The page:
Hepatacodium miconiodes is a small tree with shaggy, peeling bark and an arching habit. The flowers are just coming on, and will leave behind feathery “whatchamacallits” in rusty shades that rival any blossom for showiness.


Towering Joe Pye Weed, Eupatorium maculatum set up housekeeping along the fence line with no encouragement. I could not have planned it better. Luckily, it increases every year.


The plume poppies, Macleaya cordata, look a lot like the smoke on a smoke tree. This is another passalong plant from Amy. I have moved it around to several locations since ’99. This is the first site that has met with its approval…on the south side of the house with full sun, plus reflected heat from a concrete patio.


My favorite use of Rosa glauca was in a garden where it had been cut back hard in early spring. The resulting flush of foliage was dense and lush, with that bluish cast above and pinkish undersides. I can never bring myself to wield the loppers as necessary for that effect, because it would mean forfeiting these luscious hips after the fairly insignificant little pink blossoms have faded. The only pruning this shrub gets is done by the deer…not known for their artisty in such matters.


‘China Girl’ Kousa dogwood is lovely when flowering, but even better after the petals fall and the fruits redden. They are actually quite tasty, but I prefer to let them dry to use decoratively.

One of my favorite plants blooming right now is Belamcanda flava, but I am going to save it for a separate post in a day or two. Please come back to see it. If you have an interest in seeing what is blooming in gardens around the world, click on May Dreams Gardens in the blogroll at right. You will be glad you did.

so sad

This is a sight we never want to see:


In the four years we have lived here, there has never been a problem with birds flying into our windows. Somehow, two days in a row, the fates aligned to invite disaster. I heard a whump, and when I went to investigate, there was this sweet little fellow, neck broken from the impact.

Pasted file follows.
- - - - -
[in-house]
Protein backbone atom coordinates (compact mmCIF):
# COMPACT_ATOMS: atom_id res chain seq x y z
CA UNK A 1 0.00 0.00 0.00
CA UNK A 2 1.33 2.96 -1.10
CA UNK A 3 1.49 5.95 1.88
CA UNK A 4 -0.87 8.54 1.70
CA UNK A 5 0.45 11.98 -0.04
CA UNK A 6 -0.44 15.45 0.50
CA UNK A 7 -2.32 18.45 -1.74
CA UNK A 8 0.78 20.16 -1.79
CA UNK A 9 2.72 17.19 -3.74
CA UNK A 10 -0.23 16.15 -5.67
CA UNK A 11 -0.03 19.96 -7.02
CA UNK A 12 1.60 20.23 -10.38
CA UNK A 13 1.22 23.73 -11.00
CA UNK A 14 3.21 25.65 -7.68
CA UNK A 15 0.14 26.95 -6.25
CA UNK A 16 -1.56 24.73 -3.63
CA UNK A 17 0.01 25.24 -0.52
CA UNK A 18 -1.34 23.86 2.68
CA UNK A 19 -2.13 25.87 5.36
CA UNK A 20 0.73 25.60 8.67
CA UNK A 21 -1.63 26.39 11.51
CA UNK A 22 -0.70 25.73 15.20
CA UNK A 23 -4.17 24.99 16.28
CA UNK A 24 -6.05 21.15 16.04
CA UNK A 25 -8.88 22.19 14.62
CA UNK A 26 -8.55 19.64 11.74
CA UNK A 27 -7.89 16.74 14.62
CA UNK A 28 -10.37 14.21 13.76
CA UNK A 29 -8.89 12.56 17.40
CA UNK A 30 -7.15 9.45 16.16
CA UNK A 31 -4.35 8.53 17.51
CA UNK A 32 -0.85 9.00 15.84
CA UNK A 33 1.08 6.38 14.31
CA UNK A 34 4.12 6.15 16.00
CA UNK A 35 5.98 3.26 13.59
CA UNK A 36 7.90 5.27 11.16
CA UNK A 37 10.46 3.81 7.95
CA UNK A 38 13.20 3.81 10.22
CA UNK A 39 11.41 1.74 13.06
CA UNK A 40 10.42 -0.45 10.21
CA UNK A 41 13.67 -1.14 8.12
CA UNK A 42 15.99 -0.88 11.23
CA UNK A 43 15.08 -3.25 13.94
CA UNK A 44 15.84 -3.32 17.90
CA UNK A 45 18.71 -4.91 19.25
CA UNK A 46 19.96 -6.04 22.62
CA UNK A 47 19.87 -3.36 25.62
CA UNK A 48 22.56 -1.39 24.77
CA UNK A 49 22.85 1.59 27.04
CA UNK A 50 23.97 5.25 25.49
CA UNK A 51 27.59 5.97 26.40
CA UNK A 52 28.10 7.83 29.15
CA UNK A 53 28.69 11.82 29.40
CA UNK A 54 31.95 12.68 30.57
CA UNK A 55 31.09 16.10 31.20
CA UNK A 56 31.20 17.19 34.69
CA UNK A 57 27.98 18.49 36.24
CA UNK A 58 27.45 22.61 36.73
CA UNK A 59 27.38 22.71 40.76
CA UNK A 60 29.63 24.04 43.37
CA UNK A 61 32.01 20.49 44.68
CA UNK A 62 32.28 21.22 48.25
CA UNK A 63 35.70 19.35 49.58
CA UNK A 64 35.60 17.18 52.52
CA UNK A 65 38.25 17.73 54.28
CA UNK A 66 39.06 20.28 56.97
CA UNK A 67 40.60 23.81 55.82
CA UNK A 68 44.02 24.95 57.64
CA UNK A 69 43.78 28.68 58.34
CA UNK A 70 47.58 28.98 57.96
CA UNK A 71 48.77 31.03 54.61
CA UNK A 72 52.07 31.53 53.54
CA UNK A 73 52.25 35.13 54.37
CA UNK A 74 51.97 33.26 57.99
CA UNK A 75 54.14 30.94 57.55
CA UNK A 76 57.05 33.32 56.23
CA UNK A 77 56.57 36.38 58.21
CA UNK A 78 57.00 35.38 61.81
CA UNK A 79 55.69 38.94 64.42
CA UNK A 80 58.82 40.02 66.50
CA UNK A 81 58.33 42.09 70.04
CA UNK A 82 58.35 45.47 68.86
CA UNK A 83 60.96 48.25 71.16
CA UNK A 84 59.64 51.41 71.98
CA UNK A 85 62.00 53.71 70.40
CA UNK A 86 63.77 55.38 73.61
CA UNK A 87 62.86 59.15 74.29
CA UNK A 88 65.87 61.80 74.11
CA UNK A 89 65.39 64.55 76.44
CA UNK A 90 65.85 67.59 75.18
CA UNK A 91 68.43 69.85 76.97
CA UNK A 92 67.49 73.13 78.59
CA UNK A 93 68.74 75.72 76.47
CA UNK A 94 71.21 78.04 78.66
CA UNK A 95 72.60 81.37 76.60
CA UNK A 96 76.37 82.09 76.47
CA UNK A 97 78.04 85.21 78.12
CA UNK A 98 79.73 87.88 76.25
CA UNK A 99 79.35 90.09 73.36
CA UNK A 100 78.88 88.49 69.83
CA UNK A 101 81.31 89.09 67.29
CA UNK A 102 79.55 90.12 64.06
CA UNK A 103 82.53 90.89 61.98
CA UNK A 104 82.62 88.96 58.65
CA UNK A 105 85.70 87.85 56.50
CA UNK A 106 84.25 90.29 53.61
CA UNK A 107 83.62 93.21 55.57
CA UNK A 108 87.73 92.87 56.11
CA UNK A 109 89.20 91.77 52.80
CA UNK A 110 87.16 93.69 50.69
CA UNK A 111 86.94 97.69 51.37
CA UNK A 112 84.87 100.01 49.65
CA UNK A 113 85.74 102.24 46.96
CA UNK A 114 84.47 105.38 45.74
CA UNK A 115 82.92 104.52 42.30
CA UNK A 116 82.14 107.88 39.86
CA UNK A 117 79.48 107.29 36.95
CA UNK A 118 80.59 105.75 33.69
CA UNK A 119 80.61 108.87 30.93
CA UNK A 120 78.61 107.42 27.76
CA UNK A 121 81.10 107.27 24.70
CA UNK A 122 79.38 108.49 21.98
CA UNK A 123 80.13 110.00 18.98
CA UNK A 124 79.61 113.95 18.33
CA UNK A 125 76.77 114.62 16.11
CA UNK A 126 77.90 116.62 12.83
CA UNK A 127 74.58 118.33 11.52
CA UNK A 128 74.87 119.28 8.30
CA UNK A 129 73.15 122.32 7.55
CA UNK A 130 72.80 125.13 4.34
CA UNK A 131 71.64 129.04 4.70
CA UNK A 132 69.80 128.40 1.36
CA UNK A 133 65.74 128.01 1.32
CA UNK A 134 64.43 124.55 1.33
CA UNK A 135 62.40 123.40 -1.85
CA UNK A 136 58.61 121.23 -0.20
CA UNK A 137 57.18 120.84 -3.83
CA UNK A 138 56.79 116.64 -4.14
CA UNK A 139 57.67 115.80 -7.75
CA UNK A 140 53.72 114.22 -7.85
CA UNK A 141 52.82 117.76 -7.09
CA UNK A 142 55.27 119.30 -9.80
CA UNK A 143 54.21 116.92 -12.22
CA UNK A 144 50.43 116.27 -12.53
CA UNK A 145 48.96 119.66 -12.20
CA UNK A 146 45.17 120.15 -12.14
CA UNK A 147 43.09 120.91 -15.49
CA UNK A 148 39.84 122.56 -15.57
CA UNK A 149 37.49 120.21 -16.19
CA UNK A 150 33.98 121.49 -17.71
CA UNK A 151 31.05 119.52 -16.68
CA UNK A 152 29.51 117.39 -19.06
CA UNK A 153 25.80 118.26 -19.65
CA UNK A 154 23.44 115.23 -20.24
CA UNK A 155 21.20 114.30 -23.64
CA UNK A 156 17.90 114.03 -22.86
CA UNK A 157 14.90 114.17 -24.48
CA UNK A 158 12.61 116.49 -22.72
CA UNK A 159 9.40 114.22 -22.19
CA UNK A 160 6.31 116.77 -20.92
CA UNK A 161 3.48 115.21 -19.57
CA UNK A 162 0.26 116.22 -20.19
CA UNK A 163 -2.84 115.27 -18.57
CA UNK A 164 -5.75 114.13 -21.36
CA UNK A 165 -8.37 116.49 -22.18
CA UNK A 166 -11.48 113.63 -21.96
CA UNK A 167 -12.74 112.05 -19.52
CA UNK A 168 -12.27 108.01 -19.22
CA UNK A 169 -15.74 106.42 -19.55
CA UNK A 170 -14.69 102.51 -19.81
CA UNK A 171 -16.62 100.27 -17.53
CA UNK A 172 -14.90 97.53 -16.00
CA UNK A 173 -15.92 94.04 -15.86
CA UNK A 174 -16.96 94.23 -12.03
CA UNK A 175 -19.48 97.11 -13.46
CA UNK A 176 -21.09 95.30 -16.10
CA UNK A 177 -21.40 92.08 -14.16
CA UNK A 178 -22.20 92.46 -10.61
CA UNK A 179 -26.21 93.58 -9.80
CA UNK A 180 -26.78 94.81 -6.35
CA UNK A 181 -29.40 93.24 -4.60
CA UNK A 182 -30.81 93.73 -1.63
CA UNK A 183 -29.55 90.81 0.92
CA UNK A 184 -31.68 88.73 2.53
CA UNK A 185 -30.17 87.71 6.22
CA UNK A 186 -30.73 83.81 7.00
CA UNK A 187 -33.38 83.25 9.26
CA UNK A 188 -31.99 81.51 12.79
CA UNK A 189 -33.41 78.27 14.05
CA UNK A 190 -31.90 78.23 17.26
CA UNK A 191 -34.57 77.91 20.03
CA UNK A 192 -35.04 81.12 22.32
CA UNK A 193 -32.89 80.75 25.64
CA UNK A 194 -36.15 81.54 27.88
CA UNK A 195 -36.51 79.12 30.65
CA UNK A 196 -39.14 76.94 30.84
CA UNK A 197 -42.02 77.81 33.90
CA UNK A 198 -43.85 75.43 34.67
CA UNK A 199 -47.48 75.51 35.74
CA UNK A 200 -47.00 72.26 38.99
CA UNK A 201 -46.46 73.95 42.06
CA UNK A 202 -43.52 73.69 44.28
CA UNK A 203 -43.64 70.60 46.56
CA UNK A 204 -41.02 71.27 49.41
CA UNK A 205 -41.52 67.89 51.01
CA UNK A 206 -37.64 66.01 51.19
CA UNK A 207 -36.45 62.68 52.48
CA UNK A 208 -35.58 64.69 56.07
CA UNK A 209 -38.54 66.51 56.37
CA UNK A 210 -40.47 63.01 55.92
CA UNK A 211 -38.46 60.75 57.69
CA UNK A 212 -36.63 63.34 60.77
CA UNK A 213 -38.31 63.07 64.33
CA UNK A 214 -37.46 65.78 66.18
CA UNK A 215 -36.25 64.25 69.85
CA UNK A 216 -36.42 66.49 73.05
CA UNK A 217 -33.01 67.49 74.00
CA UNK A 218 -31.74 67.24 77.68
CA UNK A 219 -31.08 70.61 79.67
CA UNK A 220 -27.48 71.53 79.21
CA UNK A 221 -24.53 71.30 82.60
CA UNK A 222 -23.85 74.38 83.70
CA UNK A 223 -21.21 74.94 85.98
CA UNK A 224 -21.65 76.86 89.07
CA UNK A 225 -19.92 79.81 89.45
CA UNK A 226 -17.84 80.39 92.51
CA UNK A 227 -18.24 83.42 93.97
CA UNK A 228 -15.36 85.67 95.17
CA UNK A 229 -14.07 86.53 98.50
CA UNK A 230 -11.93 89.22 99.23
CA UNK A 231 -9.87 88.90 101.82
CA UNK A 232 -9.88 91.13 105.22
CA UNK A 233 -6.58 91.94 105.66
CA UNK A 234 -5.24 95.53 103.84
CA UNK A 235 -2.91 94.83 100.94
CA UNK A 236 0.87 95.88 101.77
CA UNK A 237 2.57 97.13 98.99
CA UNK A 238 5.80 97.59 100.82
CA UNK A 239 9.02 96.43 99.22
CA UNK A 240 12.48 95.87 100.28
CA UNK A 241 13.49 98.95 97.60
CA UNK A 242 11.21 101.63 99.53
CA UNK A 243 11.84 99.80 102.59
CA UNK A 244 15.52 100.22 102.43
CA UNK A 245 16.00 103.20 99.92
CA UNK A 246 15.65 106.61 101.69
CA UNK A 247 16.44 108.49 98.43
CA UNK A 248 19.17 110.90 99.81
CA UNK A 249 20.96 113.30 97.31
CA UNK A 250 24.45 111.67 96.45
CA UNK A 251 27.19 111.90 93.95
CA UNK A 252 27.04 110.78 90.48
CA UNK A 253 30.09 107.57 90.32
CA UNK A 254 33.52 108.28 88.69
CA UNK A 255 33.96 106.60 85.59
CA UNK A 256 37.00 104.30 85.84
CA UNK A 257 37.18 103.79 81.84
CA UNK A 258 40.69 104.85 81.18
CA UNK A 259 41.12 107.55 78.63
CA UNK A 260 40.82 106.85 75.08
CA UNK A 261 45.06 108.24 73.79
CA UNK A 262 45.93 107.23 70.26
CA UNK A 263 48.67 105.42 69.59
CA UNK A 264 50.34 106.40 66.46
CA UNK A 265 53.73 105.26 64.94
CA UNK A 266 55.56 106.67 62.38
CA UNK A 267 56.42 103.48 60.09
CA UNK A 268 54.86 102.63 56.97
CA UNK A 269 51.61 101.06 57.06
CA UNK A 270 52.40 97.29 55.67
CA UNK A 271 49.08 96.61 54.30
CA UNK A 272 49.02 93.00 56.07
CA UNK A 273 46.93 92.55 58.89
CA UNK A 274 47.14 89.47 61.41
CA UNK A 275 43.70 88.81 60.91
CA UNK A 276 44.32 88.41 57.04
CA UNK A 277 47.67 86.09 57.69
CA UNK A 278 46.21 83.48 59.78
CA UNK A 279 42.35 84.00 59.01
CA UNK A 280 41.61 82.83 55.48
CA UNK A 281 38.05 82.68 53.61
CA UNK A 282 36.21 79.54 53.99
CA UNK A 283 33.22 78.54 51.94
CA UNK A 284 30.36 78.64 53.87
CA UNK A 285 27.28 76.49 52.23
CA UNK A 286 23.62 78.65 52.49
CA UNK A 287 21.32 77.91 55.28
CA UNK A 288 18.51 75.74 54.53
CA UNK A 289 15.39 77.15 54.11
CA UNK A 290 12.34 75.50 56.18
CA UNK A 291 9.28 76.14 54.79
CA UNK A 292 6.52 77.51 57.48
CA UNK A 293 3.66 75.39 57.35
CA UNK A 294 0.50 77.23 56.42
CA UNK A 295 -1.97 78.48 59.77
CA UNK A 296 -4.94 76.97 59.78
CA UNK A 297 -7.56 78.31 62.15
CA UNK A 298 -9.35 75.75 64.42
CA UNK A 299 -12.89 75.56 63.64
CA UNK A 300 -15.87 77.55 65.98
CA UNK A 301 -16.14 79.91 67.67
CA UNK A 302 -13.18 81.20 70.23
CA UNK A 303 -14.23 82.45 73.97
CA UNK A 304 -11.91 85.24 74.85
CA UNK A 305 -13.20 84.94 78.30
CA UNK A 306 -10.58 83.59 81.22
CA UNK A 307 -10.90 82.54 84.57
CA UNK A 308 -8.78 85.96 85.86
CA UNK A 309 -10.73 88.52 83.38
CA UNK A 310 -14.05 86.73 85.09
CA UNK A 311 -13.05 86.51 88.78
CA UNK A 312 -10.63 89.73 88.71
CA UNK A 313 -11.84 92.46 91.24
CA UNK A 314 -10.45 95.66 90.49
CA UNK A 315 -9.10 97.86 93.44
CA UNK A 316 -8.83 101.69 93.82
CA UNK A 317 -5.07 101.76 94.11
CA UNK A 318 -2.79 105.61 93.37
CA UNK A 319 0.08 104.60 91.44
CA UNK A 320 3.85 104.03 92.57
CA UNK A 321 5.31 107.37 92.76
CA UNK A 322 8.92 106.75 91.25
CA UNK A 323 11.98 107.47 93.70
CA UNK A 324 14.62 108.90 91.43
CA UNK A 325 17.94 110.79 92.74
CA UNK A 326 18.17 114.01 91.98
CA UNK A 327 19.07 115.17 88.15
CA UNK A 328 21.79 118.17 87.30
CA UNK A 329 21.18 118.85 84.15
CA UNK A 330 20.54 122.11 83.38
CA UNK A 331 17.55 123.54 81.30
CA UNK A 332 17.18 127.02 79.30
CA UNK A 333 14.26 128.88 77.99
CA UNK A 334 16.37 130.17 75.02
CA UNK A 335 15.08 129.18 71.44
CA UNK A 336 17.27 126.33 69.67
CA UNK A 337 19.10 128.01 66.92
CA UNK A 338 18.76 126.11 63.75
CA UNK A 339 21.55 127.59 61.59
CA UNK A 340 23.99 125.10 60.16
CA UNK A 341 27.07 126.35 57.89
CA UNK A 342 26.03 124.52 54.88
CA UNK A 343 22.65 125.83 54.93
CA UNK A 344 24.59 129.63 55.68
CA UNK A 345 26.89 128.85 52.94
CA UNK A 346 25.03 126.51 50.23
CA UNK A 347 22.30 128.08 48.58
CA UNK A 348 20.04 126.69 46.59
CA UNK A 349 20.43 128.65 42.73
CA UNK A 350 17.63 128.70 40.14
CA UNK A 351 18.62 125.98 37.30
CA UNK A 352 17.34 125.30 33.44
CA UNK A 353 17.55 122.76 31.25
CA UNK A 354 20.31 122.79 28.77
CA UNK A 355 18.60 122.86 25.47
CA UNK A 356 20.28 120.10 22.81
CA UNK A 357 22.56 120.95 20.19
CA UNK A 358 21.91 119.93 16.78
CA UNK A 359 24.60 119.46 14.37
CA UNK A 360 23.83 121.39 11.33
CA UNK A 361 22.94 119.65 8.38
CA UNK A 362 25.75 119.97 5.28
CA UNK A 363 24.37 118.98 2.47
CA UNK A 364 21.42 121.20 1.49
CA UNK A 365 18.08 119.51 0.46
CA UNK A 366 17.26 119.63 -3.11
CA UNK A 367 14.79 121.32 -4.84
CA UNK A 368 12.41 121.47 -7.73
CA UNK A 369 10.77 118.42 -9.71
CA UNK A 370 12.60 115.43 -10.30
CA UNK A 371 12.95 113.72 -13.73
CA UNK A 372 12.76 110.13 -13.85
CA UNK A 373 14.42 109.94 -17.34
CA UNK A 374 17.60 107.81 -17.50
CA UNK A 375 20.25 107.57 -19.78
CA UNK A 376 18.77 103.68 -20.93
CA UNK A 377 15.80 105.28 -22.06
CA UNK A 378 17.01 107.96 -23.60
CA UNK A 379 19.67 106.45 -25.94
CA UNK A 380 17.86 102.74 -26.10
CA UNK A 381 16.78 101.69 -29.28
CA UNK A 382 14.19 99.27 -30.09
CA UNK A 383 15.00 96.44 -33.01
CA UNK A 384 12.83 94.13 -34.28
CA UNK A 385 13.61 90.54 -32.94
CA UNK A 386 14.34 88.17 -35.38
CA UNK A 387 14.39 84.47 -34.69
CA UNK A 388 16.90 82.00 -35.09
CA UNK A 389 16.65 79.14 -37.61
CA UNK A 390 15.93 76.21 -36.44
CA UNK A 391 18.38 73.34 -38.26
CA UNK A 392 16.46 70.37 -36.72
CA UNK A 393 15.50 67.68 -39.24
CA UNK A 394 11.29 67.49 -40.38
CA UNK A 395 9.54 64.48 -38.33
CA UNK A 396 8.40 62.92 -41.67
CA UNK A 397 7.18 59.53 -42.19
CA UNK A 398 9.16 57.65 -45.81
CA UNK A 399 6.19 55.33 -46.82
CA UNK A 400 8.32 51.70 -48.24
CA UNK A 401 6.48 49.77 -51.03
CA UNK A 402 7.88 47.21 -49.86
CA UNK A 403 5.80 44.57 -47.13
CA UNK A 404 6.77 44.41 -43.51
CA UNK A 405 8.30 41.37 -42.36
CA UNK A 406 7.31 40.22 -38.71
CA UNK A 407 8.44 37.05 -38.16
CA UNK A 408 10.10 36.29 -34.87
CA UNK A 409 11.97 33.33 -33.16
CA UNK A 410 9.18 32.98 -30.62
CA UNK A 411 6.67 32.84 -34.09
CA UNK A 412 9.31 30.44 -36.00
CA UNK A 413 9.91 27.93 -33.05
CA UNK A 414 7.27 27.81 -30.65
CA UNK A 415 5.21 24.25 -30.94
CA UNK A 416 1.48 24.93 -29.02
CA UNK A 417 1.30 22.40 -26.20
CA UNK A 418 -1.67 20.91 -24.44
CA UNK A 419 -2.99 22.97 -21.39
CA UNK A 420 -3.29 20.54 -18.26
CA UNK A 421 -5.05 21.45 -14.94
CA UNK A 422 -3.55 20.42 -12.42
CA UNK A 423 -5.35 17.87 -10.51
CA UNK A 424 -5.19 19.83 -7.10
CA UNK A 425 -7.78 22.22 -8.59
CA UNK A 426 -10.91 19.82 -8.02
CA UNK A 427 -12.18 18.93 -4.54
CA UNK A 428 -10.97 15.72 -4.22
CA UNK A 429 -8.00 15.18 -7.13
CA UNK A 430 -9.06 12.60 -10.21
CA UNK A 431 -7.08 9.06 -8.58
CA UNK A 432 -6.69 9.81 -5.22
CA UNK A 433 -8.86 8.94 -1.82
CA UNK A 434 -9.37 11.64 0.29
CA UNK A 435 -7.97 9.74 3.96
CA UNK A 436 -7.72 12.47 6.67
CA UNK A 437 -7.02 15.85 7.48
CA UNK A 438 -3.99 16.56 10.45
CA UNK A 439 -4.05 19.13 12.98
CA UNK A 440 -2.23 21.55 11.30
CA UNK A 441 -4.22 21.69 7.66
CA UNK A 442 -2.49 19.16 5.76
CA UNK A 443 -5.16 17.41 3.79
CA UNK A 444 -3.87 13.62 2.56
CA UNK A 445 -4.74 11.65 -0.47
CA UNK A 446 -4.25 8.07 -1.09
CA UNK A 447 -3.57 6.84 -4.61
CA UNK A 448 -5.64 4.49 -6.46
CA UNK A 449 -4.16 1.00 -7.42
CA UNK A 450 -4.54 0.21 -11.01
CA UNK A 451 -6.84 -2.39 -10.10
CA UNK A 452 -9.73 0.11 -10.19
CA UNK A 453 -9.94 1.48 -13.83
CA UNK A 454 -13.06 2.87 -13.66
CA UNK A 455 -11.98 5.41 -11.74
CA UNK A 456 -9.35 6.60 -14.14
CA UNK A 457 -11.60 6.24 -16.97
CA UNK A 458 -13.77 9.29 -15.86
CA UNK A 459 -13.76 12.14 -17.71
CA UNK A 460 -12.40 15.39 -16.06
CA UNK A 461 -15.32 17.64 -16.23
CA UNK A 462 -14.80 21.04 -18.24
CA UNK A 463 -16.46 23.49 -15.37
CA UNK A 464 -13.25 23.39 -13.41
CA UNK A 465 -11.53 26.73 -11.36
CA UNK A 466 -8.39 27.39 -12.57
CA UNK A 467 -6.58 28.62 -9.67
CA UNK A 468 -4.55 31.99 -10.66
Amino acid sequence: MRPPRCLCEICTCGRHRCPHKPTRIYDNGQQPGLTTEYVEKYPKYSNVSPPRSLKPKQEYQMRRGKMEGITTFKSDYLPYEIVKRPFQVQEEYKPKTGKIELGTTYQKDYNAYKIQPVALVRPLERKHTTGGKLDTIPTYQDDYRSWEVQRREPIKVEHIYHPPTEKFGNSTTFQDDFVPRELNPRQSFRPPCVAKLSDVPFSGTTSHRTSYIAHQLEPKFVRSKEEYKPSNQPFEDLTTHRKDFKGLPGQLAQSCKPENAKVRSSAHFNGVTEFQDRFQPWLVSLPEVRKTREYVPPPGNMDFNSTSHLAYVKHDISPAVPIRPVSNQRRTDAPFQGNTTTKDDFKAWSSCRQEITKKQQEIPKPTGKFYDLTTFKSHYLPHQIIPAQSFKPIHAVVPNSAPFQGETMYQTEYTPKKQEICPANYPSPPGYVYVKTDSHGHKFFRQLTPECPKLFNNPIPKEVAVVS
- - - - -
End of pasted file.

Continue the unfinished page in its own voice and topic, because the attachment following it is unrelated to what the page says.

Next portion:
Several years ago, I did some research on this very subject. It seems there are several explanations for this kind of bird behavior. If they can see right through to the other side of the house, they think it is a corridor. If they see a reflection, they may read it as a rival bird. In either case, the instinct is to fly smack into the window. People have come up with all sorts of solutions, most of which involve some sort of “danglies” in front of the window, with assurances that their affront to one’s inner decorator need only stay in place through the mating season. But wait! This is not the mating season…meaning our window camouflage might need to stay in place indefinitely.


pennants by ricki to the rescue! This pair of pennants, complete with streamers, fills the bill without getting in the way of the view out the kitchen window. They are decorative enough that I won’t mind leaving them up. I am sure that this is a seasonal phenomenon having to do with the angle of the light, but with lives at stake, we don’t want to take any chances.